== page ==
I love what I do, but I am having an issue, and I would appreciate your prayers. My eating is out of control and I must do better. I’m awake here at about 3:00 am because my stomach is bugging me. Part of that is because my sinuses/allergies are really bugging me and I hope that’s all this is, and not that I’m coming down with something, but part of it is also because of the snack I ate last night when I didn’t need it. I find that I use my weight for a humorous moment in my presentations. I reminisce about my terrified parents who, on hearing I still wanted to go to art school as I neared the end of high school, said “No son of ours is going to starve in an attic,” at which point I turn to profile view and say, “Well that didn’t happen…” and I always get a good laugh about it. The truth is though, after years of being generally unhappy at what I did for a living, my life is finally on the right track. I am feeling blessed beyond measure. I really love what I get to do, and I really feel like I am pretty much at my sweet spot in every area of life except one. To keep this going, I have got to do better with my health. I want to have the strength and health to keep doing this ministry, as the Lord wills, for a long time. I want to get from my 30th anniversary, to my 50th or 60th, hey while I’m at it 70th would be fine, too, (We’d be 94, which is doable if I get this under control) because I really do have the best wife. I want to be there for my sons and my grandson and any more family the Lord chooses to bless me with.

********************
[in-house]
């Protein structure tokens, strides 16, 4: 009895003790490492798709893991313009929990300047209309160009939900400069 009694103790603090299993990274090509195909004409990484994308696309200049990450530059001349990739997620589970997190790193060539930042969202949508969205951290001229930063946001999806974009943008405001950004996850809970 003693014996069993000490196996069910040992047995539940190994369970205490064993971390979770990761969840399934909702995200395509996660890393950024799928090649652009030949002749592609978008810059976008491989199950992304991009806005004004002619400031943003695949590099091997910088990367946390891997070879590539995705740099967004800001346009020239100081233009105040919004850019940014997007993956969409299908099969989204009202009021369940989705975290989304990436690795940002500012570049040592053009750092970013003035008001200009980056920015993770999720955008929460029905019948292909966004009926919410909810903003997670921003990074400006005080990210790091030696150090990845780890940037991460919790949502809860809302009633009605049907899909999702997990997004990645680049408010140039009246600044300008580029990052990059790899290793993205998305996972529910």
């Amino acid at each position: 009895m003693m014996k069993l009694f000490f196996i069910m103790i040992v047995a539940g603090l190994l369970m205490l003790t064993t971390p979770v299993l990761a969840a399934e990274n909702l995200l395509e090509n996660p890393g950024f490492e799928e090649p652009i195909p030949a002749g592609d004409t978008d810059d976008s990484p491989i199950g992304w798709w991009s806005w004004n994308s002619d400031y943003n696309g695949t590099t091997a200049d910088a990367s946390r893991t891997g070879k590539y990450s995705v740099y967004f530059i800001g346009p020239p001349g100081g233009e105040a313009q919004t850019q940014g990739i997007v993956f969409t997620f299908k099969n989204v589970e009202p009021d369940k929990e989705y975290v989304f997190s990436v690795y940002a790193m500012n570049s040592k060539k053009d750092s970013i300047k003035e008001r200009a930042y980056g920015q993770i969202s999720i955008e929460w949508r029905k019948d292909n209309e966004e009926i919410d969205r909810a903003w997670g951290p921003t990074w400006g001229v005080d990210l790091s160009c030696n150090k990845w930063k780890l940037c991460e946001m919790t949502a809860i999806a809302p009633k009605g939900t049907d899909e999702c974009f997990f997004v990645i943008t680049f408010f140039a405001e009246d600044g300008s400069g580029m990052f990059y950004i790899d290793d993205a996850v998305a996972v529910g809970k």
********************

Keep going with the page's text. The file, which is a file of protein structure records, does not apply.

My wife is doing fantastically by controlling her caloric intake and exercise, and I am proud of her. When I can I go with her to the gym, but I’m not consistent enough, and as I’m often told, you can’t out exercise a bad diet. I know there are a lot of plans and programs out there, but I want to do what she is doing (watching the calories and exercise) because that is sustainable for the long haul. I’m writing this mainly to remind me that I can do better, and in the hopes that if you’re in this boat, you’ll take the encouragement in realizing you’re not alone.

I’m going back to bed now and when I wake up, before I immerse myself in all of today’s projects, I’m going for a walk.


If you read yesterday’s post, especially the part that deals with all I’ve been doing this last few weeks, you might get the idea that I have time management down to a science. If that’s the case, you give me far too much credit. No, truth be known, I waste far too much time. I have this habit of getting into the midst of a project and hitting one of those “stuck points”—you know when you hit the creative wall and you get frustrated. Yes folks, it happens to us all. There are quite a few times where I’ll jump over to check email or social media and end up passing entirely too much time looking at things that do nothing to advance my cause and more often than not, find something that will ruin my mood and get me even more blocked. Or sometimes I’ll jump to a game on my phone, and I’ll “Oh just one more level” myself into a wasted chunk of time. Please remember, I write a lot more posts that say “Yeah, I’m a mess too.” and a lot less posts that say “I’ve arrived.” When it comes to time management, I can be a real dummy. How about you?